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Sudan crackdown: Fasting protesters 'force-fed sewage water'

Victims of last week's attacks being treated in hospitals in Khartoum describe seeing other protesters shot dead in front of them

Sudanese protesters have described how they were force-fed sewage water and shot with live ammunition by security forces during a crackdown in Khartoum last week in which more than 100 people died, according to opposition activists.

In footage posted online, one protesters can be seen describing how he was brutally beaten by security forces who also burned parts of his hair. He said soldiers had also forced him to drink sewage water even though he was fasting for Ramadan.

Another video shows a protester laying in a hospital bed claiming that security forces had killed 10 people in front of him. 

"He was hit in the left arm above his crotch here and in his leg," a doctor who is caring for the protester says. "On the right foot, he's missing three toes."

Four protesters were reported dead in the latest violence on Sunday as opposition groups called for a show of mass civil disobedience against the military council currently governing the country. 

"We, as the Sudanese people, we don't care if they kill us, we don't care if they imprison us, we don't care about whatever they have done," said one protestor from a hospital bed in Khartoum. 

"The only thing that we want is for Sudan to be a civilian-run country, a country with foundations [and] a country that protects its people."

Three detained rebels released

Sudanese authorities said on Monday that they had released three prominent rebels who were detained during the crackdown, state television reported.

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Yasir Arman, deputy chief of the Sudan People's Liberation Movement-North (SPLM-N), was released along with two other leading rebels from the group, Ismail Jalab and Mubarak Ardol, it said, but did not specify when.

Arman had arrived in Khartoum on 26 May to take part in talks with Sudan's ruling generals who took power after the ousting of president Omar al-Bashir in April, following months of mass protests against his authoritarian rule.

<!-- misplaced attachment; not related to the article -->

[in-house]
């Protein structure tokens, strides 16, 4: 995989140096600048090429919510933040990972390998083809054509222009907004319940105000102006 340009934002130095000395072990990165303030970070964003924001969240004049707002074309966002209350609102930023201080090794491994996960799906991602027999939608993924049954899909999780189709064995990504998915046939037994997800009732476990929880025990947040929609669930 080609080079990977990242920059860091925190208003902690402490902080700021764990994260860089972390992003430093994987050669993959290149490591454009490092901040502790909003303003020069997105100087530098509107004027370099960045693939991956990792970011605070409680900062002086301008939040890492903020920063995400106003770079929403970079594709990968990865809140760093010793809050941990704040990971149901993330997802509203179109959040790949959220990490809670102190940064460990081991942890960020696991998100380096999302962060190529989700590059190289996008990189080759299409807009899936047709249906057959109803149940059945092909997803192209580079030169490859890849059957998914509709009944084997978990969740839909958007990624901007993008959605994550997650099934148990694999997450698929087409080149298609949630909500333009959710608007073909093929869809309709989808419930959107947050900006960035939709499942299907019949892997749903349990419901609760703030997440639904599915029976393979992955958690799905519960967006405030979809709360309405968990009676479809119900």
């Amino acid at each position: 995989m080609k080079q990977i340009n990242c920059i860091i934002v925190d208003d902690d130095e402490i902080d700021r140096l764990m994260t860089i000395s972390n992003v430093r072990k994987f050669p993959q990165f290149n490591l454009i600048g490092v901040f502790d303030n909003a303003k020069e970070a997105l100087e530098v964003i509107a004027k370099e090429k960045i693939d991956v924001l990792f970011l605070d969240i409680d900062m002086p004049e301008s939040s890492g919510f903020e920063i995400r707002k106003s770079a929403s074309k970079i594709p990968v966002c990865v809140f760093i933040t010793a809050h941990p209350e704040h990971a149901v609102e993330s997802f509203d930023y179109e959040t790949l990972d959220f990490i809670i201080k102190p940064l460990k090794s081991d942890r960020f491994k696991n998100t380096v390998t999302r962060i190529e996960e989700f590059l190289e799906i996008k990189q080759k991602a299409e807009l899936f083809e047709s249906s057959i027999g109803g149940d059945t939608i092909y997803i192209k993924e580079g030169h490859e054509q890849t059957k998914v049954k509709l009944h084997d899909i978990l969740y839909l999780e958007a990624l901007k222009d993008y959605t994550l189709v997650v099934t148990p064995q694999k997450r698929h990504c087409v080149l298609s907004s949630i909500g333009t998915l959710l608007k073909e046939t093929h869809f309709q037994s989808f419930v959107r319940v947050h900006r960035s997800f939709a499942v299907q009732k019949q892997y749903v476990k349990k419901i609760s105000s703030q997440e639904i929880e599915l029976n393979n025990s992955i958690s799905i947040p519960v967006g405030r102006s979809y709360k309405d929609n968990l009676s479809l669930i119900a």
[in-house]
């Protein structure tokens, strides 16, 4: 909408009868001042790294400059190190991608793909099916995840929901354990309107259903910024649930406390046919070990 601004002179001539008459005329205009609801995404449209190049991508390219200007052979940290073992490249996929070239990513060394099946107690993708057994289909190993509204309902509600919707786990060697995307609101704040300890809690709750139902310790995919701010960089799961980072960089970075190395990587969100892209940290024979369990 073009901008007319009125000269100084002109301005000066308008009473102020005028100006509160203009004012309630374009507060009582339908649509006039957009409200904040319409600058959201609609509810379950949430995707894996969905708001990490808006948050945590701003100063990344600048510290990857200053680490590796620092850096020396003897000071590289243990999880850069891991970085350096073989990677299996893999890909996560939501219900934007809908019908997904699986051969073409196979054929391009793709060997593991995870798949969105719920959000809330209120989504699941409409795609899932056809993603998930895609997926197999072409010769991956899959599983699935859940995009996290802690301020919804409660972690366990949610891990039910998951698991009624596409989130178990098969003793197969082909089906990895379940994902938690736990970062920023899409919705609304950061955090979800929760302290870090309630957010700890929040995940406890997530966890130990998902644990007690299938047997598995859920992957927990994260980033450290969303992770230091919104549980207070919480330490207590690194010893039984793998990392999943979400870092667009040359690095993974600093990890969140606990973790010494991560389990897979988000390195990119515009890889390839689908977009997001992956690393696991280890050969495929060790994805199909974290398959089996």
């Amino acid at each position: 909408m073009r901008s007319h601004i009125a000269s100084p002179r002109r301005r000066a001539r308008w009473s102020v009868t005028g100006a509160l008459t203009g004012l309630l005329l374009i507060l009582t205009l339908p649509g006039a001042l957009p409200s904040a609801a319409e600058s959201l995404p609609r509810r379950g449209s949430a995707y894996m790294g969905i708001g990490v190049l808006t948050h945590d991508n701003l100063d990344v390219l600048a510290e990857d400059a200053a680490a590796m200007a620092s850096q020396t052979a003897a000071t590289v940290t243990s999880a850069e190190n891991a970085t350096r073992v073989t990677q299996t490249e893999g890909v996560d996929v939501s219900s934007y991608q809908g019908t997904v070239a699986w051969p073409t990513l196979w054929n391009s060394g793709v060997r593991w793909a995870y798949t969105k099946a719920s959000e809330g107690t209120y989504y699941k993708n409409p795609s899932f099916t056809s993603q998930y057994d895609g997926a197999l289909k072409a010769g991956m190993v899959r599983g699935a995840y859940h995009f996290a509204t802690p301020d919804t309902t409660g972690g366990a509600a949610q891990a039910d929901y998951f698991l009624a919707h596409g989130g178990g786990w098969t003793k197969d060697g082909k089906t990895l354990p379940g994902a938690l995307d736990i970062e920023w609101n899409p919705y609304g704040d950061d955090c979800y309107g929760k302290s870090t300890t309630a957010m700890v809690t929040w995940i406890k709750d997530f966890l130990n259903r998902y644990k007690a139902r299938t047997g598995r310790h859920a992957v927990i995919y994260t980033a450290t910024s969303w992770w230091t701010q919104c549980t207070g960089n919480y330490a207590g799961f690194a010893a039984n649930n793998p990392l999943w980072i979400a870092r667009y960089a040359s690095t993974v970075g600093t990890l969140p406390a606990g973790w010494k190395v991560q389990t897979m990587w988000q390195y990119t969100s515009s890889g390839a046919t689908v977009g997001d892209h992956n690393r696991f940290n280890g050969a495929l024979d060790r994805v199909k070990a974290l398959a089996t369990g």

He was seized on 5 June, two days after men in military fatigues raided a weeks-long protest sit-in outside the army headquarters in the capital.

Jalab and Ardol were seized from their residences after meeting with visiting Ethiopian Prime Minister Abiy Ahmed in Khartoum on Friday for talks aimed at reviving negotiations between the generals and protest leaders.

Alliance conditions

The SPLM-N's armed wing had battled Bashir's forces in the Blue Nile and South Kordofan states since 2011.

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The rebel group is part of the Alliance for Freedom and Change umbrella protest movement that led a nationwide campaign against Bashir's iron-fisted rule.

Arman's release was one of several conditions set by the alliance before any fresh negotiations with the generals could begin, the AFP news agency reported.

Since Bashir's ousting, thousands of protesters had camped outside the army complex demanding the new ruling military council hand the reins to a civilian-led administration.

On 3 June, a brutal raid on the sit-in left more than 100 men and women dead, according to doctors close to the alliance, including 40 whose bodies were pulled from the Nile river.

The health ministry says 61 people died nationwide in the crackdown, 49 of them from "live ammunition" in Khartoum.